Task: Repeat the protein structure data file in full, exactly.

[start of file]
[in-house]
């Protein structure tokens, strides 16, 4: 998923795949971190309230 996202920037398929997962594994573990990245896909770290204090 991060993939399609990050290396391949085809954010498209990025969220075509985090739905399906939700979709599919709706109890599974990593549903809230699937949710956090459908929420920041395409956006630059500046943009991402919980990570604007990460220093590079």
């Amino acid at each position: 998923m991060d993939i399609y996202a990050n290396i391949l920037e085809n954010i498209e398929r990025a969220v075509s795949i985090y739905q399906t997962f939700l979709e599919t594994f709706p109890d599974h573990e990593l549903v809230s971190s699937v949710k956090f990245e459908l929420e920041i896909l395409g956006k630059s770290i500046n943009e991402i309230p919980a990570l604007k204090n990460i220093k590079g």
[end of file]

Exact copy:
[in-house]
């Protein structure tokens, strides 16, 4: 998923795949971190309230 996202920037398929997962594994573990990245896909770290204090 991060993939399609990050290396391949085809954010498209990025969220075509985090739905399906939700979709599919709706109890599974990593549903809230699937949710956090459908929420920041395409956006630059500046943009991402919980990570604007990460220093590079």
């Amino acid at each position: 998923m991060d993939i399609y996202a990050n290396i391949l920037e085809n954010i498209e398929r990025a969220v075509s795949i985090y739905q399906t997962f939700l979709e599919t594994f709706p109890d599974h573990e990593l549903v809230s971190s699937v949710k956090f990245e459908l929420e920041i896909l395409g956006k630059s770290i500046n943009e991402i309230p919980a990570l604007k204090n990460i220093k590079g």